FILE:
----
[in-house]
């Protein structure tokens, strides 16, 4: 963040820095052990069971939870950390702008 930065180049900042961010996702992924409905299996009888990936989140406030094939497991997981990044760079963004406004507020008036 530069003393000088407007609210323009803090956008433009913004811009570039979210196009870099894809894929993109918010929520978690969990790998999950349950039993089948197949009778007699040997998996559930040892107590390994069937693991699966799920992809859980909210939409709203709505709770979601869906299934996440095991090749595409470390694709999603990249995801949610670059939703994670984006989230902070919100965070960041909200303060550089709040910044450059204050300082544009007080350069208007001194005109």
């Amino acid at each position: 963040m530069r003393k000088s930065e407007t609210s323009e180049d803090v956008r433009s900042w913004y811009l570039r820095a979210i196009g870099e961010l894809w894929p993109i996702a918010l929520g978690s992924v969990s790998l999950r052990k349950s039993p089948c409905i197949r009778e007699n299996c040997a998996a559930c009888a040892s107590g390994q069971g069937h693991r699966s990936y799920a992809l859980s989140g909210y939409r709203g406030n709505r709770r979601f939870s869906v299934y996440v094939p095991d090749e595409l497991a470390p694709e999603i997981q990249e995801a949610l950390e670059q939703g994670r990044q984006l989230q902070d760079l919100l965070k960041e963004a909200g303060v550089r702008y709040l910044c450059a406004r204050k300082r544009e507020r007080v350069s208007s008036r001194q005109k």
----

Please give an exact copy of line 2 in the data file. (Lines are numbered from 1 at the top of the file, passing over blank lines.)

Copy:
């Protein structure tokens, strides 16, 4: 963040820095052990069971939870950390702008 930065180049900042961010996702992924409905299996009888990936989140406030094939497991997981990044760079963004406004507020008036 530069003393000088407007609210323009803090956008433009913004811009570039979210196009870099894809894929993109918010929520978690969990790998999950349950039993089948197949009778007699040997998996559930040892107590390994069937693991699966799920992809859980909210939409709203709505709770979601869906299934996440095991090749595409470390694709999603990249995801949610670059939703994670984006989230902070919100965070960041909200303060550089709040910044450059204050300082544009007080350069208007001194005109």